People ask me all the time if I spoke Spanish when I arrived in Cuba in 2002 and I always say: I spoke Spanish, but not Cuban. Even native Spanish speakers can get lost in translation when faced with the Cuban version of Castellano. Slang derived from the street, Afro-Cuban religions and other sources (including English; a bicycle, for instance, is known as a ‘faster’ here), coupled with the speed and accent with which Cubans speak, can confuse even those who speak Spanish well.
One other thing to keep in mind is that on the whole, Cubans are extraordinarily informal – usted, for instance, is very rarely used, even in formal settings -- and humor is ubiquitous. When Cubans ask me where I learned Spanish, I say “en la clase, la calle y la cama” (in class, the street, and in bed). When studying Spanish in Cuba, it’s good to loosen up and laugh, especially at yourself!
Download Offline Language Applications for Use in Cuba
Although Wifi and connectivity are still pretty challenging in Cuba, downloading apps that work offline to consult while you’re studying and conversing is a good strategy.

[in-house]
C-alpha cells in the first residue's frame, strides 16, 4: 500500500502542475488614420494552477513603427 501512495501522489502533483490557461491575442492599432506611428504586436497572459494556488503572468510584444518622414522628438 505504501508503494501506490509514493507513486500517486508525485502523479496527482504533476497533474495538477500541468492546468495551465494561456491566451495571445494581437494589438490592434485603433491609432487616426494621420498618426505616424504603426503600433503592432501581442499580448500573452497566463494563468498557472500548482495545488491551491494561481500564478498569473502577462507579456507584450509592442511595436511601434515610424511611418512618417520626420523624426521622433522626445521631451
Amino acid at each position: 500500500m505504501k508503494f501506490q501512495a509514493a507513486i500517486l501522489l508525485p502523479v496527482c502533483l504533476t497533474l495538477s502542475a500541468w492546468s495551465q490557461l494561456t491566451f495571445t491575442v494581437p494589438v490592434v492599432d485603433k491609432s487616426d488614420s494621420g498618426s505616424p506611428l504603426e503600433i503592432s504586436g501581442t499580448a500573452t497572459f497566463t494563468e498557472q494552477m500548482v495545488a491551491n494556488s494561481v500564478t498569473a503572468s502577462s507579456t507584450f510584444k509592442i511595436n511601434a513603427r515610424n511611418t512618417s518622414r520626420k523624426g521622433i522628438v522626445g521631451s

A good Spanish-English dictionary is imperative, of course. I like SpanishDict for the full verb entries and conjugations, while the Real Academia Española is the go-to Spanish-language dictionary, (and the reference of note for the Association of Cuban Scrabble Players); having an all Spanish language dictionary will help build vocabulary and flesh out definitions. Consider it an important tool in your language-learning kit.
For Cuban sayings, there’s no better app than Cuban Dichos, with over 200 phrases and expressions.
Screen & Choose Your Professor with Care
Cuba is rife with highly qualified teachers and you shouldn’t settle for someone without experience or with whom you don’t click. For best results, go for one-on-one classes and don’t be afraid to change teachers if things aren’t working out.